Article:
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James Redpath, The Roving Editor: or, Talks with Slaves in the Southern States. 15 1 Browse Search
The Daily Dispatch: March 20, 1862., [Electronic resource] 2 0 Browse Search
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ond without her certificate of freedom. She was arrested, kept in prison forty days, and then sold into perpetual bondage, for the Southern crime known as being at large! How long, O Lord, how long? How long, O North, how long? 6. All assemblages of colored men, consisting of more than five persons, are illegal, and severely punished by the administrators of Southern in-justice. This ordinance is strictly enforced. 7. Women of color are compelled to endure every species of insult. White boys often spit on their dresses as they are going to chapel; and when they meet a colored female out of doors after sunset, they conduct themselves still more grossly. These are a few — a very few — of the outrages which the colored freeman is expected to endure and does submit to in the civilized, theologized, church-studded city of Richmond, in the middle of the nine-teenth century. Strange — is it not? Yet, in the free States of the North, the name of Abolitionist is frequently used<
at work till dey die. Are the wives of slaves respected as married women? No, mass'r, dey don't make no diff'rence wedder de colored women is married or not. White folks jest do what dey have a mind to wid dem. His tone was bitter as he spoke these words. There was an ominous light in his eye — the precursor, probably (I colored people looked much younger than they are. What is that owing to, do you know? Well, mass'r! said he, I dink it's kase dey's 'bliged to live temperate. White folks has plenty ob money, and da drinks a good deal ob liquor; colored people kent drink much liquor, kase da hasn't got no money. Drinkina, mass'r, remarked ther rich women of another race those services that would brighten their own gloomy life-pathway. They may, perhaps — who knows?--have still sadder reflections. White and negro hospitality. Travelling afoot, and looking rather seedy, I did not see any of that celebrated hospitality for which the Southerners are perpetually pr
r, was sold by Sam. Campbell to a man in Clay county, and lives there yet. Mahala, my oldest sister, was given to Mr. Green White, who was married to Mary Ann Campbell. She got married after she went home with them. She had five children by here Brown, was driven out — of the house some three or four years before she was sold; he belonged to another master, and Mr. White did not like him about his house. I know nothing about Joe; his wife was sold somewhere up in Andrew county, and I havnothing of her since. I do not think she has ever seen her children from that time. I know that four of them are with Mr. White yet, and that she is not there; and that, about two months after she was taken away, her oldest boy, Henry, was sold doould do it. Soon after this quarrel, he went to Pennsylvania to see his folks and his wife placed me in the care of Mr. White, her brother-in-law. They treated me like a lady, excepting that they watched me like a dog. They were afraid that I w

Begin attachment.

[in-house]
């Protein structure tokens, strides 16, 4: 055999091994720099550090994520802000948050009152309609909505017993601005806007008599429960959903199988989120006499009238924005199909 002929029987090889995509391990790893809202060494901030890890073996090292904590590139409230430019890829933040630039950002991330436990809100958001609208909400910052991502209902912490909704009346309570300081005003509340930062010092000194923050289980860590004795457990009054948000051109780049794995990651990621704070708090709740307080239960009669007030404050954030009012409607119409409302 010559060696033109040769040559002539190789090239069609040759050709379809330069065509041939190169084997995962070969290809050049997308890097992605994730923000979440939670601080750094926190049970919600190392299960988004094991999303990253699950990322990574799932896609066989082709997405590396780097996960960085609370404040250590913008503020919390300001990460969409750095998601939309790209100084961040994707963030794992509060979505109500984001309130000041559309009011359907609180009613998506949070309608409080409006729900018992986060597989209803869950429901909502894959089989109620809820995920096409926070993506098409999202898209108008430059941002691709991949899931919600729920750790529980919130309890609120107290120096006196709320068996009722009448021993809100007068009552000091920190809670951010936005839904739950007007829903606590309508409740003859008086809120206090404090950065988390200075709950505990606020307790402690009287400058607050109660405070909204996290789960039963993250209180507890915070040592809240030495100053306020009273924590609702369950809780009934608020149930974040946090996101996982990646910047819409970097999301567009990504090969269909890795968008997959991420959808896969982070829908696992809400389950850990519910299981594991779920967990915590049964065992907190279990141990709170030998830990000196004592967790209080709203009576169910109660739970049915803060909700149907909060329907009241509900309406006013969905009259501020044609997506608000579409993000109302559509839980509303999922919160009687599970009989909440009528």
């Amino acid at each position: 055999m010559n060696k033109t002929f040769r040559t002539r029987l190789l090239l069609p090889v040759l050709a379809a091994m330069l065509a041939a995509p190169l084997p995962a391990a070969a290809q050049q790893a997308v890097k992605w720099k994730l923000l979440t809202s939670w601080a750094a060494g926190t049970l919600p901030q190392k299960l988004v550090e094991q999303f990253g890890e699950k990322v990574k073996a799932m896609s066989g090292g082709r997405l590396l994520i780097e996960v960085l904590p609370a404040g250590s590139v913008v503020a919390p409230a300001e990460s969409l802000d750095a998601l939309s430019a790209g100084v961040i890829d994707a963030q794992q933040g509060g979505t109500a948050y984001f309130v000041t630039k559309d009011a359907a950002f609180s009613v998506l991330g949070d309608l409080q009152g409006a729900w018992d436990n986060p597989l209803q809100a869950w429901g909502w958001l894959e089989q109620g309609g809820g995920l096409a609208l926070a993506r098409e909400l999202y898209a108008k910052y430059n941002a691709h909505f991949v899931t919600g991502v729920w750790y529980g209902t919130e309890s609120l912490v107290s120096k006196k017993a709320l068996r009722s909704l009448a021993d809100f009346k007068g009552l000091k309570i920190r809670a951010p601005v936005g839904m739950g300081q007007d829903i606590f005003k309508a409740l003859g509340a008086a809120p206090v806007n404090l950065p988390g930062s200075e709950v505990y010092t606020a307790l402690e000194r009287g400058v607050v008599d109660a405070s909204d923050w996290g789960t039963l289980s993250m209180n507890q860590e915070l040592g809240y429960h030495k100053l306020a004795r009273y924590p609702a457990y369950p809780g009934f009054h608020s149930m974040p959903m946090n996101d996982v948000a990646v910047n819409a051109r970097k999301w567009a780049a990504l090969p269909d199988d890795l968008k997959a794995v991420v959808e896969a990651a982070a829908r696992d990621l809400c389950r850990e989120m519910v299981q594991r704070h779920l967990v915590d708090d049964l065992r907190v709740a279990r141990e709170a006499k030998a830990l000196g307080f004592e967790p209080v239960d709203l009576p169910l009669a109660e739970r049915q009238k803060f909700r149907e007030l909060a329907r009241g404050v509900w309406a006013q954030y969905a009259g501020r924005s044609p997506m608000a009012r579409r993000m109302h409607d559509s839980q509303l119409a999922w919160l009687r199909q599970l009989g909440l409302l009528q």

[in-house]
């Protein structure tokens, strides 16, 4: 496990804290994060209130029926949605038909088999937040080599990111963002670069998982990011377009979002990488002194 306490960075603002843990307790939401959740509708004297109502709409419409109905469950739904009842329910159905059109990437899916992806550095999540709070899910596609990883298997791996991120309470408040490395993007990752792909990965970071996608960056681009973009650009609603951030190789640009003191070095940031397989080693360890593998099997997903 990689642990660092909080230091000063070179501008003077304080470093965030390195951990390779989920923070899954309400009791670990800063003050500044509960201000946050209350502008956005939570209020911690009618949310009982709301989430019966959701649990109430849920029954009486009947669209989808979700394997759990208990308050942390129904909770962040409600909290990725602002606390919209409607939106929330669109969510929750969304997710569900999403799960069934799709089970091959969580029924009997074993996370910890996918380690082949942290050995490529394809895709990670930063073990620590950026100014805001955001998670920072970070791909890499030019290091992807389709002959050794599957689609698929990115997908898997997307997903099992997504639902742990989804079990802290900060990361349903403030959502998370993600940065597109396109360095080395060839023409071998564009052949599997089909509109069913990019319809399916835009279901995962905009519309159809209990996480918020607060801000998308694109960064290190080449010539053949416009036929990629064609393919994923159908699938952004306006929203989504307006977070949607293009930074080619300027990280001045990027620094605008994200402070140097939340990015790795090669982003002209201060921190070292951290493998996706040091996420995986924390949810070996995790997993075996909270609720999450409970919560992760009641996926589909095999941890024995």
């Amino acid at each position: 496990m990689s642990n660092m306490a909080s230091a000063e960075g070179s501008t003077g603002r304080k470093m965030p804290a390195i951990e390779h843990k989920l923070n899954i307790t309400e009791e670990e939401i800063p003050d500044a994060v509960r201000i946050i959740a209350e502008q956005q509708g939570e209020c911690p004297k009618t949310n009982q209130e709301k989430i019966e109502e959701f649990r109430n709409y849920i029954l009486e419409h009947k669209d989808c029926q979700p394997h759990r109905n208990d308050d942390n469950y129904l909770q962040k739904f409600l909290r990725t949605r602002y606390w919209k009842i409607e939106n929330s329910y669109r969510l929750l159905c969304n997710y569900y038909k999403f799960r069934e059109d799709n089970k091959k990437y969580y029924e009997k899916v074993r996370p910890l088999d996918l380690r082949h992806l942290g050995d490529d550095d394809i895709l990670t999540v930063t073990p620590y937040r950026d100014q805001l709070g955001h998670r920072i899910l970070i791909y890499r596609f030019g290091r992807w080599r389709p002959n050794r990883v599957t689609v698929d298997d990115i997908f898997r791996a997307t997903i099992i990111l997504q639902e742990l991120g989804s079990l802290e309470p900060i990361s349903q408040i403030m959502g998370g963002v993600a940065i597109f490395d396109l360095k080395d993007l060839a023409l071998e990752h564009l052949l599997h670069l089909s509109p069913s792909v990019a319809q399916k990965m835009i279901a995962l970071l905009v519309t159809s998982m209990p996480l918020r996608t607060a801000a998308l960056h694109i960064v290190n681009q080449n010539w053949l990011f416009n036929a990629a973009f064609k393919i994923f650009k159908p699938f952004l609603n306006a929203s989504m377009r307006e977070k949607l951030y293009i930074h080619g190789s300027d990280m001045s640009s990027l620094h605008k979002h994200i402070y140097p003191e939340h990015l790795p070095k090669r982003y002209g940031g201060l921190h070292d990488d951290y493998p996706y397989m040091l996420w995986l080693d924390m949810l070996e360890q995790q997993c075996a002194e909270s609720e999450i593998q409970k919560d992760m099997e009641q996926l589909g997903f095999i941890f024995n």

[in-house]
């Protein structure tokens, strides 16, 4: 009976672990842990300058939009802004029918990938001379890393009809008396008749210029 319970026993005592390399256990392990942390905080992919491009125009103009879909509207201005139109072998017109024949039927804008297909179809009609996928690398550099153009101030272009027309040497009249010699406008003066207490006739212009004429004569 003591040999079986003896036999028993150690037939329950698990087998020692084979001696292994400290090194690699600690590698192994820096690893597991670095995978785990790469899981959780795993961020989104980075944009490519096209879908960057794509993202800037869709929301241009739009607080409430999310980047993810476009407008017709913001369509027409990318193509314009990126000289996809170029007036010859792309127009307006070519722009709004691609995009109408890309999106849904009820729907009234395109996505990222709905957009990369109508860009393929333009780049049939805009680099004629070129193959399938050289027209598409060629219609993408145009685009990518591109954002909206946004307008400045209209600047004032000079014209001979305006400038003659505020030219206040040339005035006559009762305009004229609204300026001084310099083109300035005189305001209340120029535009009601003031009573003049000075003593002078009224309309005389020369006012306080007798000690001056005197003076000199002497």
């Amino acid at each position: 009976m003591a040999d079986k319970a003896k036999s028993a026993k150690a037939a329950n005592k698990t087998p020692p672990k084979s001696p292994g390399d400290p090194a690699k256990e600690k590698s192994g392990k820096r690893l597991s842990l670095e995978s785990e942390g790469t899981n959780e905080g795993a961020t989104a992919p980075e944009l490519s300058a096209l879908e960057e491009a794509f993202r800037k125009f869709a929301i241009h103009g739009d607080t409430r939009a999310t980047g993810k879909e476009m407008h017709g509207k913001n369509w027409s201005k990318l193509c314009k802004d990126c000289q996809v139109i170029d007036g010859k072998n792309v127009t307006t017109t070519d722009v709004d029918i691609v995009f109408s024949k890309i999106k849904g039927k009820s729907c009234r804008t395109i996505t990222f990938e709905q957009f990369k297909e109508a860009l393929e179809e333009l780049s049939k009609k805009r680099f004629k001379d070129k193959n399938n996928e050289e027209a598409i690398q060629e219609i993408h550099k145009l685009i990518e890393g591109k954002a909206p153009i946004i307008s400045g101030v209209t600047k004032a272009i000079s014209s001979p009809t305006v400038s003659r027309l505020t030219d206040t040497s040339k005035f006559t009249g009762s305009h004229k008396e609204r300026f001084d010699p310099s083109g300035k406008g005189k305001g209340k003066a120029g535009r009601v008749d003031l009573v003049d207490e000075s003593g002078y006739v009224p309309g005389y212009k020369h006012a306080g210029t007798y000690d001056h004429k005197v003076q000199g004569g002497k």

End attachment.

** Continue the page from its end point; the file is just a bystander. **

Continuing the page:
Mayor's Court, yesterday. --Carter Winston, free negro, arrested as a deserter from the 5th Louisiana regiment, was let off.--Thomas Jones, free negro, a deserter from the same regiment, having no documentary evidence of his status, was set to work in one of the batteries near this city.--Edward Mullen, arrested for stealing a pair of shoes from Mrs. Morris Kaughman, was remanded for indictment for petty larceny.--A. Richards was fined $5 for employing his wagon on the streets without a license; Wm. Travis, $5, for failing to put his initials on his hack; W. K. Smith and Green White, $5 each, for employing their wagons for hire without a license.--Summons against other parties for like violations were dismissed, the proof being insufficient to convict. The military regulations have brought up the dishonest and unworthy portion of the hackmen all standing. They now have to go according to law, or not at all.